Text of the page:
Mr. Bentham concluded that while meeting the necessary energy needs in a net-zero carbon emissions world is technically feasible, “it will be very challenging.” The 2016 report was designed to examine the necessary consumption and production transformations, the economic growth pathways of developing countries, and what governmental policies were needed to facilitate this transformation.
The report began by outlining the future energy demand challenge, which Shell characterized as both providing sufficient energy but also halting the accumulation of carbon emissions. While renewables are perceived as the solution to the energy challenge, Shell’s conclusion is that “for the foreseeable future, hydrocarbons will still be required where high process-temperatures and dense energy storage are necessary.…”
Shell cited industries such as iron, steel, cement, chemicals, and heavy freight and air transportation as ones where renewables offer no acceptable solution to the energy challenge. Given this problem, Shell concluded that “…the energy system in an emerging net-zero emissions world will be something of a patchwork.” This leads to differing degrees of energy decarbonization and efficiency.
According to Shell, the final elimination of carbon emissions not addressed by renewables and increased energy efficiency would depend on carbon emissions capture and storage deployed at scale, along with the use of sustainable biomass. Neither of these options are commercially available now.
Criticisms: Left and Right
Once again, Shell’s planning scenario came up short, especially in the eyes of the European anti-fossil fuel community. The Healthy Planet scenario set the stage for Sky, which further explores exactly how a decarbonized world can be achieved, while also setting forth the challenges, and, importantly, the timing of actions necessary to achieve that goal.
On April 4th, Friends of the Earth Netherlands announced it will take Shell to court if the company does not act on demands to stop its destruction of the climate. This potential lawsuit is unique in that it demands Shell act to counter climate change rather than merely pay compensation. The thrust of the resolution would require Shell to significantly limit its investments in oil and gas globally by forcing it to comply with climate targets.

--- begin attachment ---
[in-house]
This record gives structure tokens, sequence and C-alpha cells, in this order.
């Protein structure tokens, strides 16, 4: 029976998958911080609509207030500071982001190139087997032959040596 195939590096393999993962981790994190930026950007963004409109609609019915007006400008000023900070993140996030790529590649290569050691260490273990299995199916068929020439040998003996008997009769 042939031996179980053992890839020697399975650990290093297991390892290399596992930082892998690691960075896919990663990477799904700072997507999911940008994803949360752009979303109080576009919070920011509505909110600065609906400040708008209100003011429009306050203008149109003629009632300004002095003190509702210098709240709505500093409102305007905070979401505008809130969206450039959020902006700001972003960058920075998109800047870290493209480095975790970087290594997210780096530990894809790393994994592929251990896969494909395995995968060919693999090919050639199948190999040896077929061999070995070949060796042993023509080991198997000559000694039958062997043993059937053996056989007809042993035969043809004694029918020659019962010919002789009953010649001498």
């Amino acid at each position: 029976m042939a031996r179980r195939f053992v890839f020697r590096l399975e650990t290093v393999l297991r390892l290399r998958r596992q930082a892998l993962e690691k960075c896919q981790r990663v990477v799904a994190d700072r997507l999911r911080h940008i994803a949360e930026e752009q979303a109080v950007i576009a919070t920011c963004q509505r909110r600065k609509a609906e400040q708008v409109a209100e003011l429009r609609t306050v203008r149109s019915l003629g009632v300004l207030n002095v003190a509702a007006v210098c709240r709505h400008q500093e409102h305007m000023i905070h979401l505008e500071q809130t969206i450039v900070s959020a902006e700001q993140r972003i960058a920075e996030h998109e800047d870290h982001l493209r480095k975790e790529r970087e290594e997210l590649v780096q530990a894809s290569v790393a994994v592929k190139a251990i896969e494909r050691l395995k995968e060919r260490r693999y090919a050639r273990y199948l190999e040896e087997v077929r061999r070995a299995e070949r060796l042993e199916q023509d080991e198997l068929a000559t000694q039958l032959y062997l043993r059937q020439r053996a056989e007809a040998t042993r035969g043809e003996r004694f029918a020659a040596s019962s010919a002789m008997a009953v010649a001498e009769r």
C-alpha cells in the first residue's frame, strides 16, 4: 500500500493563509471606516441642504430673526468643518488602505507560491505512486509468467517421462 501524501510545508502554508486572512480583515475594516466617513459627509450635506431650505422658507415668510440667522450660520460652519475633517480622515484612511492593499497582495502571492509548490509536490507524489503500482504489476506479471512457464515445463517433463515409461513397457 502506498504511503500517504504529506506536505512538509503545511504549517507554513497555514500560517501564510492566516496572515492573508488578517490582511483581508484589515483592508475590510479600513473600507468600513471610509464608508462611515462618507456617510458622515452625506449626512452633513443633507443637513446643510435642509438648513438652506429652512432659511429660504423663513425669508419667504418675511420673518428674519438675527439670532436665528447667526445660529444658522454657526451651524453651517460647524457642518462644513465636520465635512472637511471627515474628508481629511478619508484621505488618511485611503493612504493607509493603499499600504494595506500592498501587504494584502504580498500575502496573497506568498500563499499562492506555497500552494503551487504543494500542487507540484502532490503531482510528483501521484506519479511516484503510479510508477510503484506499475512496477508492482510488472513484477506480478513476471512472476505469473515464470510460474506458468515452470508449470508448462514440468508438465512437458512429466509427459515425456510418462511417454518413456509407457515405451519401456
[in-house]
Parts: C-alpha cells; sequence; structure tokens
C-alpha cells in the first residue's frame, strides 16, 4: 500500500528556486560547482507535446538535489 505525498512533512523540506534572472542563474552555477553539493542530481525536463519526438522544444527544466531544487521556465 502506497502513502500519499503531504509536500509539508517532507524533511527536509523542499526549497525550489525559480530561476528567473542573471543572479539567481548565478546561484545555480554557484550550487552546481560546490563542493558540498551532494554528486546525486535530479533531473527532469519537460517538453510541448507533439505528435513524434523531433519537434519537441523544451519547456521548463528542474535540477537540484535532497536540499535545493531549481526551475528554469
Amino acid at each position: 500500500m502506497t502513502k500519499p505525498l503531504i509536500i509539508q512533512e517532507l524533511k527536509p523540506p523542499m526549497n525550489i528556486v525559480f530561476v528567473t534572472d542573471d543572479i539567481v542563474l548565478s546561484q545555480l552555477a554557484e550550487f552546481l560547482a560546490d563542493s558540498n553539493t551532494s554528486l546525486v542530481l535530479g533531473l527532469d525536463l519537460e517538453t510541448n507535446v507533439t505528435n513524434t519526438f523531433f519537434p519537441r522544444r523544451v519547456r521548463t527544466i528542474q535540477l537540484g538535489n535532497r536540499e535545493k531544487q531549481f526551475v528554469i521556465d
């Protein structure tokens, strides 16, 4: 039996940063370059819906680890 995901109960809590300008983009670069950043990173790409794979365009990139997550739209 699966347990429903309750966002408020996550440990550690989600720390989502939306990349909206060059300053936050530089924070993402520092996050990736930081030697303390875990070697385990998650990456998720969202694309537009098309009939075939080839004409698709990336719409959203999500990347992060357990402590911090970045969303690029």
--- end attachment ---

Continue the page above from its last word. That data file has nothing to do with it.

The dilemma Shell faces was crystalized in a comment by Colin Roche, extractive industries campaigner at Friends of the Earth Europe, who stated, “not only is Shell one of Europe’s biggest climate polluters but also one of Europe’s biggest carbon pushers, continuing to lobby for a fossil fuel future even as the effects of climate change begin to ruin lives and livelihoods across the planet.”
A target of the lawsuit is to dissuade Shell from investing in the Nord Stream II gas pipeline to bring Russian gas to Germany, but continuing to invest in traditional oil and gas exploration and development is also something the environmentalists want stopped. While Shell’s shift toward a natural gas-centric energy portfolio with fewer carbon emissions and its recent $400 million investments in renewable ventures (about 2% of the company’s annual capital investments) represent smart strategic initiatives, those steps may be insufficient to hold off the lawsuit.
A Nord Stream II investment may be the straw that breaks Shell’s back.
Sigwatch, an NGO that tracks activist activities against companies, listed Shell as the world’s most hated company in its 2016 ranking, the fourth consecutive year Shell earned the title. Much of the Shell hatred was driven by its plan to drill for oil and gas in the Arctic Ocean, an effort it abandoned after a failed attempt and a near disastrous accident. Solar farms, clean retail electricity and more natural gas may not protect Shell from an aggressive attack program by environmentalists.
The recent Groningen gas field earthquakes and output restrictions that followed, are a reminder to the Dutch people of the risks of fossil fuels, which underlies the Friends of the Earth lawsuit threat. The Sky planning scenario outlines why fossil fuels such as natural gas will always remain part of the energy mix even in 2070 and a net-zero carbon emissions world. That is a good reason for Shell to promote Sky.
On the other hand, Sky demonstrates to the world that there is a pathway to environmental nirvana, but not without a significant restructuring of the global energy system with meaningful impacts on people’s lifestyles. At the same time, Sky shows that achieving its carbon emissions goal requires swift and radical actions with respect to government policies and energy technology and investments, something not happening now.
If that should change, Shell has a business plan to capitalize. On the other hand, the failure to put in place the drivers necessary for Sky’s success, it may become Shell’s lawsuit defense.
Sky may well be “pie in the sky,” which is defined by Webster as an unrealistic or ludicrous concept. The phrase was coined in a song parody of the 1861 Salvation Army hymn, “In the Sweet By-and-By.” The hymn was mocked for over-emphasizing salvation rather than working to meet people’s material needs.
Is that today’s environmental movement? Sky, an exposition of what consumers would have to pay in the near-term in order to defer the climate-model-predicted disastrous future, may be Shell’s ‘cover your ass’ defense against environmental lawsuits and attacks. But by providing a scenario for evaluation, Sky might just prevent the politically correct from becoming the economically incorrect.